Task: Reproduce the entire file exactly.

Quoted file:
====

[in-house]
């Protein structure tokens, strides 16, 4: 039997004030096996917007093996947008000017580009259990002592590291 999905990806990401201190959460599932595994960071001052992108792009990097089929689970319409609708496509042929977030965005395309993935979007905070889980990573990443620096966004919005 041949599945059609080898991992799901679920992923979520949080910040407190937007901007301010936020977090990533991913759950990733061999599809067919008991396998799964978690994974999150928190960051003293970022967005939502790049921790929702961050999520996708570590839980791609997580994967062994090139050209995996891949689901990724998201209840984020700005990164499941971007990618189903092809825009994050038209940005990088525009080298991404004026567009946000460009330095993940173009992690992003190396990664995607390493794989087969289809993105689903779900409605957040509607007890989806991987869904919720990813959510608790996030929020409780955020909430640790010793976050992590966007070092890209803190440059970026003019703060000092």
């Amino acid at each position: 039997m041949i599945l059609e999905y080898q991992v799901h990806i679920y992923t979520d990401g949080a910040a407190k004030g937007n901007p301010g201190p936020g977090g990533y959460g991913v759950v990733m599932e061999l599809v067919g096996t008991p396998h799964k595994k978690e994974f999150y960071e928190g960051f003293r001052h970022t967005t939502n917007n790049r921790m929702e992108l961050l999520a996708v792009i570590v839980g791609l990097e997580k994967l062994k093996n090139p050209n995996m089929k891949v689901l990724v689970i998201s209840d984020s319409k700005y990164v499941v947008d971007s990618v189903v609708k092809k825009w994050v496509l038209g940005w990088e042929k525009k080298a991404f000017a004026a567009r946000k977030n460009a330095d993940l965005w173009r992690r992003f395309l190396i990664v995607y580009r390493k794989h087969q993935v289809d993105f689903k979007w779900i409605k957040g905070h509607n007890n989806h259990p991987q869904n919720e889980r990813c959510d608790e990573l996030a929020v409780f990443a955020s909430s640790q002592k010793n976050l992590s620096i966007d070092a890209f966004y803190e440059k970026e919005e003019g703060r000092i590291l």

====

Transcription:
[in-house]
């Protein structure tokens, strides 16, 4: 039997004030096996917007093996947008000017580009259990002592590291 999905990806990401201190959460599932595994960071001052992108792009990097089929689970319409609708496509042929977030965005395309993935979007905070889980990573990443620096966004919005 041949599945059609080898991992799901679920992923979520949080910040407190937007901007301010936020977090990533991913759950990733061999599809067919008991396998799964978690994974999150928190960051003293970022967005939502790049921790929702961050999520996708570590839980791609997580994967062994090139050209995996891949689901990724998201209840984020700005990164499941971007990618189903092809825009994050038209940005990088525009080298991404004026567009946000460009330095993940173009992690992003190396990664995607390493794989087969289809993105689903779900409605957040509607007890989806991987869904919720990813959510608790996030929020409780955020909430640790010793976050992590966007070092890209803190440059970026003019703060000092």
């Amino acid at each position: 039997m041949i599945l059609e999905y080898q991992v799901h990806i679920y992923t979520d990401g949080a910040a407190k004030g937007n901007p301010g201190p936020g977090g990533y959460g991913v759950v990733m599932e061999l599809v067919g096996t008991p396998h799964k595994k978690e994974f999150y960071e928190g960051f003293r001052h970022t967005t939502n917007n790049r921790m929702e992108l961050l999520a996708v792009i570590v839980g791609l990097e997580k994967l062994k093996n090139p050209n995996m089929k891949v689901l990724v689970i998201s209840d984020s319409k700005y990164v499941v947008d971007s990618v189903v609708k092809k825009w994050v496509l038209g940005w990088e042929k525009k080298a991404f000017a004026a567009r946000k977030n460009a330095d993940l965005w173009r992690r992003f395309l190396i990664v995607y580009r390493k794989h087969q993935v289809d993105f689903k979007w779900i409605k957040g905070h509607n007890n989806h259990p991987q869904n919720e889980r990813c959510d608790e990573l996030a929020v409780f990443a955020s909430s640790q002592k010793n976050l992590s620096i966007d070092a890209f966004y803190e440059k970026e919005e003019g703060r000092i590291l």